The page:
A looming war and volatile oil prices have added a new twist to the give and take of price negotiations in the auto industry, forcing some companies to seek renegotiations for parts costs.
With most resin prices on the increase, some plastics suppliers are in a vise, with demands to reduce the price of final products to automakers while the price they pay for raw materials is climbing higher.
``You have to come to your customer and tell them what's happening,'' said Claude Mathieu, president and chief executive officer of Mann + Hummel Automotive Inc., the Portage, Mich.-based unit of Germany's Mann + Hummel GmbH. ``You cannot influence the world market of steel or resin. It's very clear that we have to give the price increase in some way to our customers, and they don't like it.''
Resin makers globally, facing shortages in oil and natural gas along with concerns about a protracted war with Iraq, have hiked prices repeatedly this year.
``If it's only 3 percent or so, we can handle it,'' Mathieu said in an interview during the Society of Automotive Engineers 2003 World Congress, held March 3-6 in Detroit. ``If it's 10 percent or 15 percent, we can't.''
There is no one standard solution for every situation, though, noted Scott Upham, senior director of forecasting for J.D. Power & Associates automotive group in Troy, Mich. Suppliers are not even necessarily united in their suffering. The impact of resin prices varies from company to company - even from one component to another.
Some firms hold contracts that tie their part price to the raw material cost. Others do not.
``Typically, there is some shielding of the price changes within the larger Tier 1 suppliers,'' Upham said. ``The ones who are caught most in the middle are the smaller Tier 2s or Tier 3s.''
The price increases have brought renewed attention to General Motors Corp.'s bulk resin purchasing program. The automaker wants its suppliers to sign up to buy resins through GM, reasoning that it may be able to negotiate far better prices than smaller companies individually.
The downside, though, is that those firms may not see a benefit in their own pockets if prices suddenly drop, Upham noted.
Resin suppliers, meanwhile, say they are busy working with their customers to find ways to cut final product costs through integration or technology. Cooperative research has seen a big jump during the past few years, as automakers and suppliers alike have trimmed their budgets.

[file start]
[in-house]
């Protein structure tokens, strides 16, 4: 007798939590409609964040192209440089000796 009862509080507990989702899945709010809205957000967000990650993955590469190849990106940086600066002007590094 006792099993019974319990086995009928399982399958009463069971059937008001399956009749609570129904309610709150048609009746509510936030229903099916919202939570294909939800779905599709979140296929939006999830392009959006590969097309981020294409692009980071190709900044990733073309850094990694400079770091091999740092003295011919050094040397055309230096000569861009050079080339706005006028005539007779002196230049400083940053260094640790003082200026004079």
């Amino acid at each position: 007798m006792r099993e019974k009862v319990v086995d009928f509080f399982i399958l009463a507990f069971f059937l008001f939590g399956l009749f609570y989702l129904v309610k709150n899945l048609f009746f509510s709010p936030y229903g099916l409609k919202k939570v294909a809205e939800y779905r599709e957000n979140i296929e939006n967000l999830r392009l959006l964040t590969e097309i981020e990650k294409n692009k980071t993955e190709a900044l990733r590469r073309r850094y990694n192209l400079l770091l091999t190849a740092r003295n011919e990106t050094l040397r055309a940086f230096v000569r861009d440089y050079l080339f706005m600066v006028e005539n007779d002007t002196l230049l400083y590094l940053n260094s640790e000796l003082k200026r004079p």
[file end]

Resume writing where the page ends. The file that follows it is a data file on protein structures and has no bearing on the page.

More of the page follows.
``The customer base is really coming back and trying to find partners and situations where they can plan something together,'' said Jean-Claude Steinmetz, president of Rhodia Engineering Plastics of Lyon, France. ``We are partnering to find new applications that can reduce overall costs. These are approaches that are finding a lot more open ears than they were three or four years ago.''
Automakers are aware of what is going on, he said. Even if they were not buying resin, they and their suppliers went through a similar crisis last year when tariffs levied on overseas steel hit the auto industry, prompting shortages and price increases.
They also have seen the monetary impact of other items beyond the industry's control, such as currency devaluations affecting suppliers in Brazil that hit Mann + Hummel with price jumps of 30-40 percent, said Dieter Seipler, president and CEO of M+H GmbH of Ludwigsburg, Germany.
Other companies have independent contracts that are helping them through.
Lighting systems molder Guide Corp. of Pendleton, Ind., currently is in a good position. It is in the last year of a five-year, pre-negotiated contract that ensures stable prices for the year, said spokesman Jeff Hutson.
``Of course the question is really what happens after that,'' he said. ``Who knows what's going to happen between now and when we open negotiations for the next contract?''
The same uncertainty that has sent prices up could bring them back down easily. Belief that war with Iraq will be brief already has decreased oil prices, especially because the country sits on the second-largest oil reserve in the world, Upham noted.
``You've got to hedge against what's going to happen,'' he said. ``You try to be flexible. In an ideal situation, you've got discussions going up and down the supply chain about what's happening, so everyone can adjust.''